Coronavirus US: Boston Dynamics' robot dog detects symptoms

A hospital in Massachusetts has found another job for Spot, Boston Dynamics' dog-like robot: Doctor.

The yellow-and-black quadruped has been proven able to take patients' vital signs from a distance of over six feet.

That could allow healthcare workers to keep a safe distance from patients who may be infected with the coronavirus or other contagion.

So far, Spot has only been tested on healthy patients at Harvard Medical School's Brigham and Women's Hospital - the next step would be to try it out in an emergency room setting. 

Researchers at MIT say they've developed cameras that allow Spot, Boston Dynamics' dog-like robot, to take vital signs from more than six feet away. The VitalCam could allow health care workers to maintain social distancing while examining patients who may have COVID-19

Researchers at MIT say they've developed cameras that allow Spot, Boston Dynamics' dog-like robot, to take vital signs from more than six feet away. The VitalCam could allow health care workers to maintain social distancing while examining patients who may have COVID-19

The Boston hospital initially used Spot simply as a walking iPad: A tablet mounted on its 'face' allowed doctors to speak with patients approaching the hospital and triage those who needed immediate care.

The robot is operated from a distance using a handheld device, according to MIT News.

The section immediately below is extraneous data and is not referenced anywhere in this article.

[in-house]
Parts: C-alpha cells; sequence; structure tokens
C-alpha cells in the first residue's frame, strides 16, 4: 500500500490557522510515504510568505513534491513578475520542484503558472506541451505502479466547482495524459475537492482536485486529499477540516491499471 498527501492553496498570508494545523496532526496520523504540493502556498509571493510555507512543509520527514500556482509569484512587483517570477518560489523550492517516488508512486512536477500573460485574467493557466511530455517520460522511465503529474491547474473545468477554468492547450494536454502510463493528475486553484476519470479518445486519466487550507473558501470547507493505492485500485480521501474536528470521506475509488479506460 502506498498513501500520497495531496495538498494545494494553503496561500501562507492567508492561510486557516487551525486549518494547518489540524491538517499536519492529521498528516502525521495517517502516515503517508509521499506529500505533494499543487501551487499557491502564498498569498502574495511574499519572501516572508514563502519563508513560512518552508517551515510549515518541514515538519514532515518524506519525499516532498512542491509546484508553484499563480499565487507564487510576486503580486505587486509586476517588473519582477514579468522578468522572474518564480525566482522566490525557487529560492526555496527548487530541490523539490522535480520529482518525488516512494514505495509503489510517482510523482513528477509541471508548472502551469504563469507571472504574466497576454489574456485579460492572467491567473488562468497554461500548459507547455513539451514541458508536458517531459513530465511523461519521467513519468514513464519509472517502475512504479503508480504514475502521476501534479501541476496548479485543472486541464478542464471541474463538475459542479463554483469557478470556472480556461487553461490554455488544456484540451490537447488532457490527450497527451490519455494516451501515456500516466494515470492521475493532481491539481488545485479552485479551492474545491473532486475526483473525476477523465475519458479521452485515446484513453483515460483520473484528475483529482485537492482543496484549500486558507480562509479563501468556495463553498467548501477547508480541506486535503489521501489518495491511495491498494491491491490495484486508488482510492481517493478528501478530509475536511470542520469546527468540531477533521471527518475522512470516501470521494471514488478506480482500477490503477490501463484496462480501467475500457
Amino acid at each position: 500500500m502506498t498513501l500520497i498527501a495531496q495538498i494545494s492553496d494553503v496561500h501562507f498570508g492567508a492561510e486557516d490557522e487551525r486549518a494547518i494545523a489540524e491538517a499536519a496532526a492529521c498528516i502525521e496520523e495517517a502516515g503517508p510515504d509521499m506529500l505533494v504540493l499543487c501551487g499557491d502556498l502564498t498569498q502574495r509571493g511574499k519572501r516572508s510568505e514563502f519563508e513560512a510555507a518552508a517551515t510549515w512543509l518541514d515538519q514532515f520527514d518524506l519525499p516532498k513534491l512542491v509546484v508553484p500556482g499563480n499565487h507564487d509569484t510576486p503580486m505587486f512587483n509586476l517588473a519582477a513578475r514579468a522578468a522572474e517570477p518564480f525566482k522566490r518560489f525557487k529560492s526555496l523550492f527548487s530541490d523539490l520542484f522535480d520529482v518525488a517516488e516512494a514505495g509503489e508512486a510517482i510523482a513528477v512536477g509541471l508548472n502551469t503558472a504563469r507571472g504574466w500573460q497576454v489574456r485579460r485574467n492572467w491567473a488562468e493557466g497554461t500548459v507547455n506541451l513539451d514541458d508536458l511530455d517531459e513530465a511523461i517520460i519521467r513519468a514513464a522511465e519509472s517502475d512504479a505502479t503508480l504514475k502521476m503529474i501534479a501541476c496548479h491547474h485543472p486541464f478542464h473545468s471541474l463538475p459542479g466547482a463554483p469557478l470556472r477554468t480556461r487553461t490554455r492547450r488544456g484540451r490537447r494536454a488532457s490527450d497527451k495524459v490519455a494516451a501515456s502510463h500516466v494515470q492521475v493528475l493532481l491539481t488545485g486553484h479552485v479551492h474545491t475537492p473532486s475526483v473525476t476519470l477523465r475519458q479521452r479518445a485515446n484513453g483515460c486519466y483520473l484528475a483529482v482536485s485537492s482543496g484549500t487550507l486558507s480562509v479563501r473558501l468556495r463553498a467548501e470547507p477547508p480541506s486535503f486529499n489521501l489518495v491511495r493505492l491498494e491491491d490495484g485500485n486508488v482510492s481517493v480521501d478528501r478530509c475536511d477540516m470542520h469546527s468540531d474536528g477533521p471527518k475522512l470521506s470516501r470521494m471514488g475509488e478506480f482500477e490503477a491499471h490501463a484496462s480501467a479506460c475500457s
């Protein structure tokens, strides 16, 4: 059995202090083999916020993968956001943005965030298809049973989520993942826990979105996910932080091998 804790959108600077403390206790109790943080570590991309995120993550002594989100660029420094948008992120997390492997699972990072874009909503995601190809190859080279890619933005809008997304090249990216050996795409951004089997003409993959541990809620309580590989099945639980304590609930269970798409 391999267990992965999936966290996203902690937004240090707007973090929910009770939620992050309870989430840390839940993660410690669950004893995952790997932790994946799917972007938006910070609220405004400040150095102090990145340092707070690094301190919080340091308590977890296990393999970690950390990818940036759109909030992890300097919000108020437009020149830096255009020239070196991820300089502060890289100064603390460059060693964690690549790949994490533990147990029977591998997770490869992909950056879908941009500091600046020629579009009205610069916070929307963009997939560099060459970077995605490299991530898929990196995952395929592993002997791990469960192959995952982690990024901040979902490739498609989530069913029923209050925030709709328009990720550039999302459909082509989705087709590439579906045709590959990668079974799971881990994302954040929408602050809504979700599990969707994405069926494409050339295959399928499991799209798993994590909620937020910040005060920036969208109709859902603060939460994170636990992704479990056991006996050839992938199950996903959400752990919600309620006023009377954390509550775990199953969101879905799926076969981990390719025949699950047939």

But in a new report, researchers at MIT say they've proven Spot can measure pulse rate, temperature and other diagnostics from more than six-and-a-half-feet away. 

To achieve this, they developed VitalCam, four different cameras mounted on Spot. 

Spot's VitalCam incorporates four different cameras - an infrared camera that measures temperature and breathing rate, and three others that filter different wavelengths of light to gauge pulse and blood oxygen saturation

Spot's VitalCam incorporates four different cameras - an infrared camera that measures temperature and breathing rate, and three others that filter different wavelengths of light to gauge pulse and blood oxygen saturation

An infrared camera measures temperature and breathing rate, even through a mask, while three other cameras filter different wavelengths of light to gauge pulse rate and blood oxygen saturation. 

Spot's abilities have only been tested on healthy subjects, but the team says its ready for real-world application. 

If it meets with FDA approval, the VitalCam could save time, resources and possibly even lives. 

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